Global warming is one of the greatest challenges humanity has ever faced. The reduction of the emission of greenhouse gas by cutting back consumption, particularly in high-income countries, and the transition from fossil fuels as energy sources to renewable energy sources such as wind and solar power are essential to the survival of billions of people. However, this requires the cooperation of billions of businesses and people who, for example, drive cars that run on petrol or heat their buildings with gas or oil.
Land tenure—the formal and informal relationship individuals and groups form with land—effectively determines who uses what land under which conditions. Tenure security is important to promote rural resilience and climate change adaptation, build endowments of assets, and provide adequate housing. But land tenure security is not static.
By Allan Cain, Development Workshop Angola
* This article was originally published as part of the online discussion on customary law in Southern Africa
This session was inspired by the Idai and Kenneth cyclones that hit Mozambique in 2019, as well as military instability in the north of the country, resulting in massive displacements. In this session, presenters discussed the consequences of and prospects for resettlement legislation and procedures in Mozambique in light of increased climate change vulnerability, focusing on impacts on livelihoods and relations with host communities.
This roundtable session considered how the ‘practice’ of crisis signals an abrupt temporal ‘rupture’ and how this makes it possible to obscure underlying structures of power, particularly in the context of the relation between land and climate. In particular, it focused asked participants to focus on two questions: 1) within your research, how do you see the politics of crisis framing at work and 2) How might a frame of crisis contribute to reinforcing uneven /exploitative relations.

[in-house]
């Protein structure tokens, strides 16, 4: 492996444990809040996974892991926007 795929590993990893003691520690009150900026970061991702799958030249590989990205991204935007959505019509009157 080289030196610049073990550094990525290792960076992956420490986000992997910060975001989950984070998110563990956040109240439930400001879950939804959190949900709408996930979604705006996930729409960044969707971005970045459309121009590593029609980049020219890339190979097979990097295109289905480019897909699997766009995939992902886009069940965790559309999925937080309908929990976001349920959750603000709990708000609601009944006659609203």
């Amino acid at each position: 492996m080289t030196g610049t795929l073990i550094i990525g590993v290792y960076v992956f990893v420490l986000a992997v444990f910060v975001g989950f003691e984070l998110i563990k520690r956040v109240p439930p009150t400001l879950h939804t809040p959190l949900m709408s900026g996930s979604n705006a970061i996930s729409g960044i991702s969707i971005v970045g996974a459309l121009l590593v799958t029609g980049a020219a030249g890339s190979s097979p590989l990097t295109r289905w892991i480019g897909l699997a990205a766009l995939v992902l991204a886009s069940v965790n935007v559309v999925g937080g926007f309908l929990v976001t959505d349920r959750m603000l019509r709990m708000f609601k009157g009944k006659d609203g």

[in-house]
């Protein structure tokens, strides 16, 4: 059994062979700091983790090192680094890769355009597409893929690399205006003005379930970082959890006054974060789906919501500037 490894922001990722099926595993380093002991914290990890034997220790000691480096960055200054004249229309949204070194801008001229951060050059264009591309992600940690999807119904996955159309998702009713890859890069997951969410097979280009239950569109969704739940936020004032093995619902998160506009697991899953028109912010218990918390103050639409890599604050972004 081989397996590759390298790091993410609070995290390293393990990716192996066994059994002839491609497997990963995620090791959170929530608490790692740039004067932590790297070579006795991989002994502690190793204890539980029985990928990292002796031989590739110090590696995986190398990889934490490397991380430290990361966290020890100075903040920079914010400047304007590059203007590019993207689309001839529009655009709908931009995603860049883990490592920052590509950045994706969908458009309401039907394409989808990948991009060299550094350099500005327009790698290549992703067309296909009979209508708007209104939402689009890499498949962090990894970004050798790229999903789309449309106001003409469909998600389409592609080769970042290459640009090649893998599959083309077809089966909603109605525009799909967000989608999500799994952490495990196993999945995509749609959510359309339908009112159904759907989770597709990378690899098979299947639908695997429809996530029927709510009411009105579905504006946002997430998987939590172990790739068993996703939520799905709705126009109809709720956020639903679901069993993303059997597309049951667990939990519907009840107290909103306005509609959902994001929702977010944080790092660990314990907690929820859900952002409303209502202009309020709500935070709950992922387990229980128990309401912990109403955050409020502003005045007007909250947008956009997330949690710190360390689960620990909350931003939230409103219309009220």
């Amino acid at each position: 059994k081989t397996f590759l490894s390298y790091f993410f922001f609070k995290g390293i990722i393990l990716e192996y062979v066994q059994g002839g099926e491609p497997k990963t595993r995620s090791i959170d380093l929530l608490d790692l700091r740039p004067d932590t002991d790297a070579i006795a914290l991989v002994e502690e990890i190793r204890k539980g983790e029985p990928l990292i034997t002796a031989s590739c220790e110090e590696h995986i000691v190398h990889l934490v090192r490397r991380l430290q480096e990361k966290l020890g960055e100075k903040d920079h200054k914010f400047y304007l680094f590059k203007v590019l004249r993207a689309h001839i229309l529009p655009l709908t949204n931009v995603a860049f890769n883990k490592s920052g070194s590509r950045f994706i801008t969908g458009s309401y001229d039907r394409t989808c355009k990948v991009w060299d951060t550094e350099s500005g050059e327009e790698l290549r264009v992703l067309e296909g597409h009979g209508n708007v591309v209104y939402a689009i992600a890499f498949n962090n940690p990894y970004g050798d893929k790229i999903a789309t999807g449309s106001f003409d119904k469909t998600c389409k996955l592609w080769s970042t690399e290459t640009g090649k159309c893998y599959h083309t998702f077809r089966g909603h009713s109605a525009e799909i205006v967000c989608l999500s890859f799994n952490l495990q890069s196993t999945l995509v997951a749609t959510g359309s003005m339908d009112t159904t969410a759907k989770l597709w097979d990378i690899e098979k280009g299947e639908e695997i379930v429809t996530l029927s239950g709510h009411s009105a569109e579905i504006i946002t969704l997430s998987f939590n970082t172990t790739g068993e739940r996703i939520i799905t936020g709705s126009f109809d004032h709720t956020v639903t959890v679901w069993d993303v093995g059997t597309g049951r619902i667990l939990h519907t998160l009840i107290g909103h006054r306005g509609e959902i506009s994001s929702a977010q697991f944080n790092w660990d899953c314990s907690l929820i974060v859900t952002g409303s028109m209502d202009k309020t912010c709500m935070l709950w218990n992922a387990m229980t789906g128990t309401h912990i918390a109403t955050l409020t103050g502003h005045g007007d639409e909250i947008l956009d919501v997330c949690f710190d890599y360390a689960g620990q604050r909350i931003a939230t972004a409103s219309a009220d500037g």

A really important report from the International Land Coalition and Oxfam is just out called ‘Uneven Ground: Land Inequality at the Heart of Unequal Societies’, along with 17 supporting papers. Through new analysis it shows that land inequality is even larger than previously thought, and that this has dramatic effects on poor people’s livelihoods, particularly those of women and young people.
The debate about compensation of former white farmers in Zimbabwe continues to rage. The compensation agreement signed in July agreed a total amount of US$3.5 billion to pay for ‘improvements’ to the land that was expropriated. After 20 years of discussion, this was a major step forward. However, there seem to be multiple positions on the agreement and little consensus, along with much misunderstanding. However, some things are happening, and a joint resource mobilisation committee has been established with technical support from the World Bank and others.
The data revolution – characterised by the transition to big data, open data and new digital data infrastructures  – is projected to make an astonishing 44 billion terabytes of digital data and information available by the end of 2020 . Despite this plethora of information now available to us, about 1 billion people in 140 countries still feel insecure about their land and property rights .
Leon Verstappen, who is a professor of private law at the University of Groningen and deputy judge at the Court of appeals in The Hague, has stepped down as Chair of the Land Portal Board, a position he has held since the establishment of the Land Portal Foundation in 2014. Leon recounts his engagement with the Land Portal since its inception as a project over more than a decade and its evolution up to the present day.
The fallout from COVID-19 has triggered narratives about profound changes to economic ordering. A closer look provides a more complex picture, particularly for countries in the global South.
As the world begins to reckon with the scale of COVID-19’s economic impacts, there is a growing sense that the pandemic will reconfigure the role of state and market for years to come.
The Parliament of South Africa has agreed to amend the Constitution of the country in order to make it explicit that it is possible to expropriate land without paying compensation in order to further land reforms. The supporters of this move - the ruling African National Congress (ANC) and the opposition Economic Freedom Fighters (EFF) – argue that this is necessary to speed up land reforms in order to overcome the continuing extreme and still largely racially defined inequalities in land ownership.